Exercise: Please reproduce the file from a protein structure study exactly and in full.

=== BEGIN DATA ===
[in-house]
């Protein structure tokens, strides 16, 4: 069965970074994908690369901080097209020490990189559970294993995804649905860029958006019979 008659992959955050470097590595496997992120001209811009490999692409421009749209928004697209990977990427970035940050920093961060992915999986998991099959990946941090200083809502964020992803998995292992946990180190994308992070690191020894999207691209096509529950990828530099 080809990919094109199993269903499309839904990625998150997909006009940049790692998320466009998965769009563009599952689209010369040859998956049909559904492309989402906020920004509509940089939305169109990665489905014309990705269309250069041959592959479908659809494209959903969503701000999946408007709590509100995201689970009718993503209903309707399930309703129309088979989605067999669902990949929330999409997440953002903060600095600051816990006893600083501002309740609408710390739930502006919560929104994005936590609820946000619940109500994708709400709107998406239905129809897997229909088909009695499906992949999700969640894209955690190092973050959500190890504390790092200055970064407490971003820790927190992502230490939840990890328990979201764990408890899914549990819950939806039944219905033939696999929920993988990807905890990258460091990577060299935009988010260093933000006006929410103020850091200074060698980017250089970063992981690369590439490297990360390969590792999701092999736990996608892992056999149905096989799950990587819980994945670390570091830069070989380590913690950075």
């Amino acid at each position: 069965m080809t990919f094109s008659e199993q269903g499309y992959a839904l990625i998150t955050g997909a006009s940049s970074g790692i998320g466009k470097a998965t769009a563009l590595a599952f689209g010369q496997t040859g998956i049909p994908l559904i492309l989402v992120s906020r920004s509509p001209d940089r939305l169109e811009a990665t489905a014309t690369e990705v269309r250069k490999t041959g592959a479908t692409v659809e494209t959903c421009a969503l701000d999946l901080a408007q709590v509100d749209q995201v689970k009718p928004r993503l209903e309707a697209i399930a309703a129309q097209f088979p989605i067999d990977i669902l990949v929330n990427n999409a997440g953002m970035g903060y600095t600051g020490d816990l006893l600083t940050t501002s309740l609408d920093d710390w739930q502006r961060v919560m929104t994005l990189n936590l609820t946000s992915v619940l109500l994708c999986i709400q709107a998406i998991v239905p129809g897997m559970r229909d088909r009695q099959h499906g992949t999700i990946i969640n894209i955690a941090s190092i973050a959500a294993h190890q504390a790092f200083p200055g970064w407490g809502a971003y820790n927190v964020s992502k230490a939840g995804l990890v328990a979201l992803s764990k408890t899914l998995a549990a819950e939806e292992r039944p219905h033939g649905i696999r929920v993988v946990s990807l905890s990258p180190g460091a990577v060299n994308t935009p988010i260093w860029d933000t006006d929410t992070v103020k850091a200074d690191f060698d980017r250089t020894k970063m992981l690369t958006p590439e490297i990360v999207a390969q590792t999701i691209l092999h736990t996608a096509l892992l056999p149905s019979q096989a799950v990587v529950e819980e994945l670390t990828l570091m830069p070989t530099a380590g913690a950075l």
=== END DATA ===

[in-house]
């Protein structure tokens, strides 16, 4: 069965970074994908690369901080097209020490990189559970294993995804649905860029958006019979 008659992959955050470097590595496997992120001209811009490999692409421009749209928004697209990977990427970035940050920093961060992915999986998991099959990946941090200083809502964020992803998995292992946990180190994308992070690191020894999207691209096509529950990828530099 080809990919094109199993269903499309839904990625998150997909006009940049790692998320466009998965769009563009599952689209010369040859998956049909559904492309989402906020920004509509940089939305169109990665489905014309990705269309250069041959592959479908659809494209959903969503701000999946408007709590509100995201689970009718993503209903309707399930309703129309088979989605067999669902990949929330999409997440953002903060600095600051816990006893600083501002309740609408710390739930502006919560929104994005936590609820946000619940109500994708709400709107998406239905129809897997229909088909009695499906992949999700969640894209955690190092973050959500190890504390790092200055970064407490971003820790927190992502230490939840990890328990979201764990408890899914549990819950939806039944219905033939696999929920993988990807905890990258460091990577060299935009988010260093933000006006929410103020850091200074060698980017250089970063992981690369590439490297990360390969590792999701092999736990996608892992056999149905096989799950990587819980994945670390570091830069070989380590913690950075």
């Amino acid at each position: 069965m080809t990919f094109s008659e199993q269903g499309y992959a839904l990625i998150t955050g997909a006009s940049s970074g790692i998320g466009k470097a998965t769009a563009l590595a599952f689209g010369q496997t040859g998956i049909p994908l559904i492309l989402v992120s906020r920004s509509p001209d940089r939305l169109e811009a990665t489905a014309t690369e990705v269309r250069k490999t041959g592959a479908t692409v659809e494209t959903c421009a969503l701000d999946l901080a408007q709590v509100d749209q995201v689970k009718p928004r993503l209903e309707a697209i399930a309703a129309q097209f088979p989605i067999d990977i669902l990949v929330n990427n999409a997440g953002m970035g903060y600095t600051g020490d816990l006893l600083t940050t501002s309740l609408d920093d710390w739930q502006r961060v919560m929104t994005l990189n936590l609820t946000s992915v619940l109500l994708c999986i709400q709107a998406i998991v239905p129809g897997m559970r229909d088909r009695q099959h499906g992949t999700i990946i969640n894209i955690a941090s190092i973050a959500a294993h190890q504390a790092f200083p200055g970064w407490g809502a971003y820790n927190v964020s992502k230490a939840g995804l990890v328990a979201l992803s764990k408890t899914l998995a549990a819950e939806e292992r039944p219905h033939g649905i696999r929920v993988v946990s990807l905890s990258p180190g460091a990577v060299n994308t935009p988010i260093w860029d933000t006006d929410t992070v103020k850091a200074d690191f060698d980017r250089t020894k970063m992981l690369t958006p590439e490297i990360v999207a390969q590792t999701i691209l092999h736990t996608a096509l892992l056999p149905s019979q096989a799950v990587v529950e819980e994945l670390t990828l570091m830069p070989t530099a380590g913690a950075l």